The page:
1. Customers control your destiny.

    There is an old Jewish proverb that says, “Don’t open a shop unless you know how to smile.” To me that means that friendliness, responsiveness, and fairness are critical in building a customer centered business. That was (and continues to be) a bedrock principle when we founded Med One. Many, many of the relationships that we and our other team members have developed over the years with vendors and customers have turned into close and lasting friendships.

  2. Follow your passion.

    This is high on the list of almost everyone who has ever spent any time in the business world. As a Chinese philosopher famously said: “Choose a job you love, and you will never have to work a day of your life.” I had the advantage of starting a business in the arena that I have always enjoyed and done well at throughout my entire working career. I didn’t necessarily start out thinking that equipment leasing and rental were a passion, but over the years, as I’ve seen the way our business has helped so many people; as I get involved in the challenging opportunity to structure a unique solution for a customer; and as I witness the way that what we have done has blessed so many lives in so many different ways, I realize that this is indeed my passion.

  3. Trust Yourself.

    At Med One, we have always been willing to act in a counter intuitive way. Much of our success has come from being prepared to do things that other people were not willing or able to do. Opportunities do not last forever, and we have tried not to lose those opportunities by being trapped by the dogma of living with the results of other people’s thinking. We have tried to make our decision based on what was right, and what would solve the customer’s problem at the time. To be sure, we have been criticized for this but, in reality, it has been one of the keys to our success.

  4. Expect Failures.

    One of the down sides of operating in a counter intuitive way is that you get plenty of opportunity to experience failure. We have made plenty of decisions that have not worked out as we had planned. We’ve even had some abject failures that have cost us dearly. Bill Brady, one of our board members, often reminds us of the quote by Harry S. Truman – “Imperfect action always beats perfect inaction.” While we have been able to recover from our failures, we would never be able to recover from the losses of never trying. I’ve learned that failure is not the end of everything – but it is often a new beginning. An amazing revelation for me has been that over time, many of the failures that we thought we had have ultimately turned into solid successes and turned out much better than we could have ever planned.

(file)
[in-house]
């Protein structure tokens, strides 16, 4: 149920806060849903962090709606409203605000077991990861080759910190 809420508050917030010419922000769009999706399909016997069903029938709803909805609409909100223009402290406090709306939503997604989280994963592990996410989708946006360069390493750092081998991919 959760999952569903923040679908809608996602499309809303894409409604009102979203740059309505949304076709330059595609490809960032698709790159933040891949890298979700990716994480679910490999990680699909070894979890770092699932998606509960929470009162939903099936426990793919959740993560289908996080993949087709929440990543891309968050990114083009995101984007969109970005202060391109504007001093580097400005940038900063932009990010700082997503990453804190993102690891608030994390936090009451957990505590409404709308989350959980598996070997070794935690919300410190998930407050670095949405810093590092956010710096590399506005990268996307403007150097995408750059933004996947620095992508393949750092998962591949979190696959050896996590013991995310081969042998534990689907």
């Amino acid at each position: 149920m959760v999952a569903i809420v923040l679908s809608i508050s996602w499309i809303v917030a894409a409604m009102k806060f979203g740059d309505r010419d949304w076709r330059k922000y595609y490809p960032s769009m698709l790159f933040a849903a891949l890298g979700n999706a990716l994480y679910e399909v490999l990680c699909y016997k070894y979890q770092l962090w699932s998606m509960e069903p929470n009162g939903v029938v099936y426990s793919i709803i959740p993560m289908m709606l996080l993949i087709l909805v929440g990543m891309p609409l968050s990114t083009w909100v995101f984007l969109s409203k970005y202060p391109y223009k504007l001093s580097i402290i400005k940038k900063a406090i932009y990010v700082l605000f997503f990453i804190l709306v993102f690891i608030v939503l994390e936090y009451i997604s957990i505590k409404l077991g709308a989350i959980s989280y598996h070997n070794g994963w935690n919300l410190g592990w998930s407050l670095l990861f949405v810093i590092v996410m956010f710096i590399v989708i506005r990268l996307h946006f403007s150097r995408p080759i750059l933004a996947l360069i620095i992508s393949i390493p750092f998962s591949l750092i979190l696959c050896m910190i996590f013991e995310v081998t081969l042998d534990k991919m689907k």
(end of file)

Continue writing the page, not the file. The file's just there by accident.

5. Don’t be in a hurry to spend the profits.

    The old adage is that entrepreneurship is living a few years of your life like most people won’t so you can spend the rest of your life living like most people can’t. In the beginnings of Med One, we certainly learned how to live like most people won’t. They were lean and uncertain times for sure. As I stated above, we have chosen to, for the most part, invest our profits back into the company. This has proven to be a tremendous benefit to Med One and it has been the reason that so many of our employees have such great opportunities here at Med One. There is an Irish proverb that says, “If you buy what you don’t need, you might have to sell what you do.” I have observed that entrepreneurial based companies that get into trouble fail because the founders were too quick to start enjoying the “finer things of life.”

I am grateful for the things I have learned as I have had the opportunity to help build this company from the modest beginnings of 1991. Life for us at Med One is much different now than it was then. The successes we’ve witnessed have in many ways astounded me – particularly with the benefit of hindsight. I am better indeed for having experienced the lessons of this growth. There is an Irish proverb that says, “The best things in life are the people we love, the places we have been and the memories we have made along the way.” I would say without hesitation that the creation and building of Med One represents for me the best things in life in every respect.

I will end with one more Irish proverb, “A good friend is like a four-leaf clover: hard to find and lucky to have.” I would say that the best thing that I have been able to achieve from all of this has been the opportunity that I have had to be able to build this amazing company alongside my partner Brent Allen. He is a good friend, and I am lucky to have him.

Imperfect action always beats perfect inaction.